RSV Vaccine Linked to Rare Nervous System Disorder

Post-marketing data shows a higher-than-expected number of Guillain-Barre syndrome cases among older adults receiving Pfizer's Abrysvo RSV vaccine.

Respiratory syncytial virus (RSV) is a common respiratory virus that can cause severe illness in infants and older adults. Because of the risks for people in these age groups, the Centers for Disease Control and Prevention (CDC) recommends that adults ages 60 years and older discuss getting one dose of the RSV vaccine with their healthcare provider.

The agency also recommends that pregnant individuals receive one dose of the RSV vaccine from week 32 through week 36 of pregnancy to prevent the illness in infants.

According to the CDC, as of February 3, an estimated 9,651,749 RSV vaccines have been administered to adults 60 years and older in the United States. Research published in May 2023 estimated that RSV vaccines could potentially prevent 154,728 symptomatic RSV cases, 3,688 hospitalizations, and 502 deaths over three years.

Currently, there are two RSV vaccine options available — Abrysvo, made by Pfizer, and Arexvy, manufactured by GSK.

While side effects that commonly occur following RSV vaccination include injection site reactions, fatigue, and headache, other more serious adverse events have been reported.

For example, cases of Guillain-Barré syndrome (GBS) — a potentially life-threatening condition in which the immune system attacks the peripheral nerves — were reported in RSV vaccine clinical trial participants. As a result, both vaccines list GBS as an adverse event on their labels.

Still, the CDC says it's unclear whether the vaccine caused GBS.

However, new post-marketing safety data presented at an Advisory Committee on Immunization Practices (ACIP) meeting on February 29 shows higher-than-expected GBS cases among older adults following RSV vaccination.

During the meeting, health officials presented RSV vaccine safety monitoring data from V-safe, the Vaccine Adverse Event Reporting System (VAERS), and Vaccine Safety Datalink (VSD).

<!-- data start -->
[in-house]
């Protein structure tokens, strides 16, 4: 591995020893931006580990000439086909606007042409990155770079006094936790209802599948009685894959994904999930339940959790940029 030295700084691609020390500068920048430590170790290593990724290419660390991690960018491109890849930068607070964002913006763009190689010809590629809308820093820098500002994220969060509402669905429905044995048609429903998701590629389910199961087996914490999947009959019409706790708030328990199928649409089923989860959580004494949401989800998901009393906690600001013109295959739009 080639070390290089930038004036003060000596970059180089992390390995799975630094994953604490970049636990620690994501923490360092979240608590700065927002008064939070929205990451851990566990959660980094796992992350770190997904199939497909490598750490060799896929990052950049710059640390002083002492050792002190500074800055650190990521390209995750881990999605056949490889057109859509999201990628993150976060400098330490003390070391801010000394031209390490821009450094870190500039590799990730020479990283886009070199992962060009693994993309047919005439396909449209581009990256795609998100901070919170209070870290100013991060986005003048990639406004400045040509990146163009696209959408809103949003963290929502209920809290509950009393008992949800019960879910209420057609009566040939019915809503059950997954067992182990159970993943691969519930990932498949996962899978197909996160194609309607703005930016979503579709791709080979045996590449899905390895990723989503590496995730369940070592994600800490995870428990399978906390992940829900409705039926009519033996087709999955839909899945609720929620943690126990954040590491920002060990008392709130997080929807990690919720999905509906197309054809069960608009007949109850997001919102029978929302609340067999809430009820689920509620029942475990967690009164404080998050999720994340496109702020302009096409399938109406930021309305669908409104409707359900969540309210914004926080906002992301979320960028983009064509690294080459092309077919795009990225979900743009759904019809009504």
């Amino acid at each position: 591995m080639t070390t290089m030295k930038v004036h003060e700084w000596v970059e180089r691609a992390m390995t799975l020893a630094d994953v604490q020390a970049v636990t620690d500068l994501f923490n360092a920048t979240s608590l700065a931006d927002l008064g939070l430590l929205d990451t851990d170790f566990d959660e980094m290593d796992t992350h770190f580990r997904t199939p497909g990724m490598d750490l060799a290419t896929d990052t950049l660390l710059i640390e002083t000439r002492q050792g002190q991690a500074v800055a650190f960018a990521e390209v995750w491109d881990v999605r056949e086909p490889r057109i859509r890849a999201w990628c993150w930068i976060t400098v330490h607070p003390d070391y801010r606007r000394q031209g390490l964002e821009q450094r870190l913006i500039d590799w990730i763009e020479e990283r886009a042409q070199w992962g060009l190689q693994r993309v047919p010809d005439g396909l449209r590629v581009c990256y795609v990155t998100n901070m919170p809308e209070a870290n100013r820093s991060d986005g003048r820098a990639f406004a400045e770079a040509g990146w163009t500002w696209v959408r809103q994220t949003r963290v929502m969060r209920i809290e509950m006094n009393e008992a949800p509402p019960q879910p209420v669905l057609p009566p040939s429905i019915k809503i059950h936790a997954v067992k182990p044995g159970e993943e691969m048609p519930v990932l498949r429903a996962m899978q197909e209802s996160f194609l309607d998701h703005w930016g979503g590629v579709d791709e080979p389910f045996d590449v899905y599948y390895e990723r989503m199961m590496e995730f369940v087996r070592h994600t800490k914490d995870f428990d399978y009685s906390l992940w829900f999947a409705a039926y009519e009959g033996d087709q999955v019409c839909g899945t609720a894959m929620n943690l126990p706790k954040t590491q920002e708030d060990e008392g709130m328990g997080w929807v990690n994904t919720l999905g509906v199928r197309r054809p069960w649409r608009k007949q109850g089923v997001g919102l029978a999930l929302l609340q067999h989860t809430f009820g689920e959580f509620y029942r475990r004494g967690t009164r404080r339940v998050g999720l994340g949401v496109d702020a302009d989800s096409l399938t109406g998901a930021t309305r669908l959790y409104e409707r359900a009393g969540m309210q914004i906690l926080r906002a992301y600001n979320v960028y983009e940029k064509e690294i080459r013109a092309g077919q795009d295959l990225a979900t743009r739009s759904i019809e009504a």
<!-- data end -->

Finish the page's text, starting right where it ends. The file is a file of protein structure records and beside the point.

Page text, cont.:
According to VAERS data, as of February 16, 23 verified cases of GBS occurred in older adults within 22 days after receiving an RSV vaccine, resulting in one death.

While estimates suggest that two out of every 1 million people experience GBS after receiving a vaccine, after analyzing the data, health officials found that the rate of GBS among those vaccinated with Pfizer's Abrysvo was 4.6 cases per million. The GBS rate following GSK's shot was lower than two out of 1 million.

VAERS data also showed that 34 deaths and 58 cases of atrial fibrillation were reported among people 60 years or older after RSV vaccination.

Due to the potentially concerning GBS safety signals, VSD will continue to monitor the safety of RSV vaccines in older adults. In addition, a formal sequential safety analysis of RSV vaccines will begin in March 2024.

According to an Associated Press report, Pfizer Vice President Reema Mehta says the company is committed to the continuous monitoring and evaluation of the safety of Abrysvo and is conducting four studies to investigate the possibility of vaccine-related GBS.

Health officials say that while these potential links between RSV vaccines and GBS need more investigation, the benefits from vaccination, such as lower rates of infection, hospitalization, and death, outweigh any possible risks.

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andrea Wolfe
prefix 1 month ago
I had RSV vaccine in early November. Starting the day of the vaccine I started experiencing
muscular pain. I was tested twice for PMR, (which I had twice in the past) and it came back negative. I was tested for arthritis, autoimmune disease and they also came back negative.
I am still experiencing muscle aches thru out my body and for several weeks now have swelling and pain in my feet and hands. Can any of this be due to the vaccine. I am in a lot
of pain and the doctors have no answer. Can you help me?